Treatment of severe hay-fever, that may be non- or poorly-responsive to usual treatments.
Hay fever is caused by your immune system responding to pollens, that it incorrectly determines as a threat to you.
In the UK, trees can begin to produce pollen from late January to March and some grasses release large numbers of pollen through to September. Depending on which pollen you are allergic to, in some cases you may suffer symptoms for six or more months of the year.
At least 1 in 5 people suffer with hayfever symptoms. This can be mild to debilitating with the worst sufferers reporting impaired concentration, disruption of daily activities including driving, sleep issues and even aggravation of other health conditions, such as asthma.
Around 10% of affected individuals do not respond readily to standard treatments such as anti-histamine tablets, nasal sprays and eye drops.
Up until around 10 years ago, steroid injections such as Kenalog were routinely given by the NHS to the worst sufferers. Unfortunately this changed after cost-risk-benefit studies deemed this approach unsuitable for continuation via the health service.
Millions of people globally trust a Hay Fever shot to get them through the year with minimal disruption.
Kenalog injection contains Triamcinolone acetonide as the active ingredient. This medicine is a corticosteroid (“steroid”). Not the kind to give you huge muscles! It’s a type that reduces inflammation and calms the immune system’s overactivity.
This treatment does have some risks and side effects (see below) – overall however, there are many adults for whom this is suitable once they have thoroughly considered the risks.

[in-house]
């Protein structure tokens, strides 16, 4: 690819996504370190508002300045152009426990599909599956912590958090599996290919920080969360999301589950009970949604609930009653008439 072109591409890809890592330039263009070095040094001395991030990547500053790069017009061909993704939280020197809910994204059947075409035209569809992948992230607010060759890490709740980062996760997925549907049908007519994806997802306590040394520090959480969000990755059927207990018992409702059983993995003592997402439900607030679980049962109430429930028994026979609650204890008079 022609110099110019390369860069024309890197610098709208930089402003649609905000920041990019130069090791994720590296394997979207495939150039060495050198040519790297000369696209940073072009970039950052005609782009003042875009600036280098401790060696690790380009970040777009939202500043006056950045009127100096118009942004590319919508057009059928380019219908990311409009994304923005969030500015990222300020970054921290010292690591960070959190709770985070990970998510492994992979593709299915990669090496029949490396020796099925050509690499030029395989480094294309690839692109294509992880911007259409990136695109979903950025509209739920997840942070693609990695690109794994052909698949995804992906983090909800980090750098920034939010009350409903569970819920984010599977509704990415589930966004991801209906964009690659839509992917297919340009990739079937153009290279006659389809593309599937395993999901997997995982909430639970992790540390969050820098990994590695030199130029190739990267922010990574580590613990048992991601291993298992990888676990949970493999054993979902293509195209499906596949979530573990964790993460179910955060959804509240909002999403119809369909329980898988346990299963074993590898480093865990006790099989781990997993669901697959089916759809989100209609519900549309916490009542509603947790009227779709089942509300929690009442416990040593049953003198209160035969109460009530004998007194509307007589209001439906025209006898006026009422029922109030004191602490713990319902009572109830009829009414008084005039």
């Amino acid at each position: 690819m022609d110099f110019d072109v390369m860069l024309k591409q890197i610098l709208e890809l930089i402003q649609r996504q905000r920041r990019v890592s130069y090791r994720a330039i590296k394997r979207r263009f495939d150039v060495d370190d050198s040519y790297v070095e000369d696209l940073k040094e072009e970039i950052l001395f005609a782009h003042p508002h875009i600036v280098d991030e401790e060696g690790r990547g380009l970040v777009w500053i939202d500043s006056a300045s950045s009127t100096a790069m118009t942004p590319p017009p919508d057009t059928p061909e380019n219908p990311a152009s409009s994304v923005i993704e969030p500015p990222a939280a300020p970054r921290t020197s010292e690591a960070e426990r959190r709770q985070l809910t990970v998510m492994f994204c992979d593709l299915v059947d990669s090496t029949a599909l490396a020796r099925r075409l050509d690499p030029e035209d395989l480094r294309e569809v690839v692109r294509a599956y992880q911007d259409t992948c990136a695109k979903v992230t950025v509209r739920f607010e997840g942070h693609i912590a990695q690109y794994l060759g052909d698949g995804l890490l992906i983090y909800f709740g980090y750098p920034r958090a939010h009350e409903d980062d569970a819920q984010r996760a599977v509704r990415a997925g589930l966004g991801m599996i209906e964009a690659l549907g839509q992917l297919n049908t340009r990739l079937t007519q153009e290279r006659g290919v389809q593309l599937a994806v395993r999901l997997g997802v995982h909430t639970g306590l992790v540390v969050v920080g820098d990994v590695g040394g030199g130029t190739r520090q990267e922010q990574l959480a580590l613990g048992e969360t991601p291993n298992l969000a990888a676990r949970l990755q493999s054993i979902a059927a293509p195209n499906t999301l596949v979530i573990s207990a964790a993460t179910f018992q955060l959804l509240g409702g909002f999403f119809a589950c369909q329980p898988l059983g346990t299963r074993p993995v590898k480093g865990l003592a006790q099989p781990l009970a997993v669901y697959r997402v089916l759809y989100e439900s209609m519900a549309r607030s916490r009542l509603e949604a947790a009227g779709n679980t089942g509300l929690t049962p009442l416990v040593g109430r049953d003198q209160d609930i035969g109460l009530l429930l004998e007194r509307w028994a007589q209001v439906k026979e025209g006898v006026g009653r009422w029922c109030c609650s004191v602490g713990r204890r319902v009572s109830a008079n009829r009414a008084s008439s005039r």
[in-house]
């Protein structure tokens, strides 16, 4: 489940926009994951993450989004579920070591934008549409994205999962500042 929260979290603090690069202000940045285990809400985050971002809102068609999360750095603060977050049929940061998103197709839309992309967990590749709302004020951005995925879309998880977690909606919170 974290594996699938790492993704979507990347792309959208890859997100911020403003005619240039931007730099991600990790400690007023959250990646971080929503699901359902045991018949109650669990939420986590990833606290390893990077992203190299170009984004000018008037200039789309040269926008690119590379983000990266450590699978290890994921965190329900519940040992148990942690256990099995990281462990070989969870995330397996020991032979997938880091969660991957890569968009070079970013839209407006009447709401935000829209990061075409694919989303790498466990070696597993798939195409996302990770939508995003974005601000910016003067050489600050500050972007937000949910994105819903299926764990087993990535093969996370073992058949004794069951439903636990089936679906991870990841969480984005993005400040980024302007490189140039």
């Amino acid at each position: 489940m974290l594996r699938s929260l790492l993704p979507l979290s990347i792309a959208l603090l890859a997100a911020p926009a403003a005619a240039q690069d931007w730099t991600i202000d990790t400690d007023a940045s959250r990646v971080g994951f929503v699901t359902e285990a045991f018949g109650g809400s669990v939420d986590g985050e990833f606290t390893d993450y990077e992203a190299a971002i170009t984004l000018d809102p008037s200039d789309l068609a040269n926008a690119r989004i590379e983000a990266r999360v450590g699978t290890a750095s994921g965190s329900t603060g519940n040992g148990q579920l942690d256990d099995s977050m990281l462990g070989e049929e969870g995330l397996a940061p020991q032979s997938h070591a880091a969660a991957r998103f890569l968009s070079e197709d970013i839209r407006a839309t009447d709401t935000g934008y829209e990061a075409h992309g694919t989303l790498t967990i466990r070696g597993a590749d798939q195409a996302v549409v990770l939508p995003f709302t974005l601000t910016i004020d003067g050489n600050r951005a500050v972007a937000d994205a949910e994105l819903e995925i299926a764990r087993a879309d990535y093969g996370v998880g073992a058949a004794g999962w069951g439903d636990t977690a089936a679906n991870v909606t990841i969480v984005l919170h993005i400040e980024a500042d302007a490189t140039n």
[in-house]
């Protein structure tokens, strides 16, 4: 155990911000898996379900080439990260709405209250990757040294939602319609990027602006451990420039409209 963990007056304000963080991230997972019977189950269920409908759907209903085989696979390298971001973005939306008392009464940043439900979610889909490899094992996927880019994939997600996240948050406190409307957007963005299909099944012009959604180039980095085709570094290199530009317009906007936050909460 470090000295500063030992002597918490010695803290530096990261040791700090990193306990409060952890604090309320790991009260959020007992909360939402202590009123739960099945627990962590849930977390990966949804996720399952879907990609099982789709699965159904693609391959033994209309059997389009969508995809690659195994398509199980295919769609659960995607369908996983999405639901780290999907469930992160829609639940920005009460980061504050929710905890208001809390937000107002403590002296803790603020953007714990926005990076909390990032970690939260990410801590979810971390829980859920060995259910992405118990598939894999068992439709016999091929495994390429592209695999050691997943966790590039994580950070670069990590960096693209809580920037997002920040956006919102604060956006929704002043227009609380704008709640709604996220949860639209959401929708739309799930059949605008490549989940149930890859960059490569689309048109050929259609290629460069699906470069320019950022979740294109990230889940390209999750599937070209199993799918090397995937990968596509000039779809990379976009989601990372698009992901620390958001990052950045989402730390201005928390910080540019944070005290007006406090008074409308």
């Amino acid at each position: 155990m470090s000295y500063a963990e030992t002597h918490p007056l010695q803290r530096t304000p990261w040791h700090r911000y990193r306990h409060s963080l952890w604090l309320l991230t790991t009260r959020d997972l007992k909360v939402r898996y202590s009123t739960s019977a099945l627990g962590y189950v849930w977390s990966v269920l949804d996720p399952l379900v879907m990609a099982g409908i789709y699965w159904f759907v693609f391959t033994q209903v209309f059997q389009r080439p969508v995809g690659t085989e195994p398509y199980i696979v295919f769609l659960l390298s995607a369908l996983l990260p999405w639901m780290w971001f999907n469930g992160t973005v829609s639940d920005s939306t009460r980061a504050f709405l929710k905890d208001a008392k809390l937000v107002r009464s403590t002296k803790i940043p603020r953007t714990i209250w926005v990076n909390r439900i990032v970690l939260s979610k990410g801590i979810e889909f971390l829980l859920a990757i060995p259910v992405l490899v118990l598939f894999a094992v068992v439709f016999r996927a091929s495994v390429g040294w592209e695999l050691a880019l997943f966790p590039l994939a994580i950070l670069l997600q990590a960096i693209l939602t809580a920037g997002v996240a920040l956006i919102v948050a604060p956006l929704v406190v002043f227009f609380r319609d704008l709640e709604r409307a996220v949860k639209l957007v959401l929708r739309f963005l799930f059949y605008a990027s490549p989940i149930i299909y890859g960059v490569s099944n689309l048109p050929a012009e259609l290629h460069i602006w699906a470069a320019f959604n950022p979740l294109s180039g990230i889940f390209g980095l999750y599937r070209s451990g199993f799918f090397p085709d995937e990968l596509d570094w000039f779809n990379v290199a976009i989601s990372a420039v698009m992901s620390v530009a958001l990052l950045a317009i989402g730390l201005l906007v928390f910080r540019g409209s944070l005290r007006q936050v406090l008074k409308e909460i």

Kenalog is licensed for the treatment of severe hay fever in the UK. It does not completely cure all of the symptoms, but users can find significant improvement, often lasting many weeks.
It is injected into the gluteal (buttock) muscle. This is the only suitable site. It is not painful and takes just a few seconds to administer.
Occasionally a second dose of Kenalog may be needed. This is common if you have your first dose in the spring but are also allergic to summer pollens – like grass.
Steroids are potent medications with some important side effects but thankfully rare side-effects
Serious possible adverse effects:
Anaphylactic reactions have been very rarely reported. Gastrointestinal side effects such as stomach ulceration and aggravation of reflux/indigestion.
Possible mental health effects of steroids:
Depression of conversely, feeling high (mania), or moods that fluctuate. Anxiety, confusion, sleep difficulty. Psychosis.
Other possible side effects:
Weight gain. Raised blood sugar (hyperglycaemia) in diabetic patients. Increased risk of infections or higher severity of infection. Skin changes at site of injection – thinned skin, ulceration, dimpling at the injection site.
Thankfully side-effects are uncommon and many can be avoided by only having the treatment if you are a suitable adult and don’t have medical conditions that may make you more susceptible to them.
Want to learn more?
Dr Booshan is a licensed GP working in both the NHS and private sector. To enquire for more information and availability, use our contact form here
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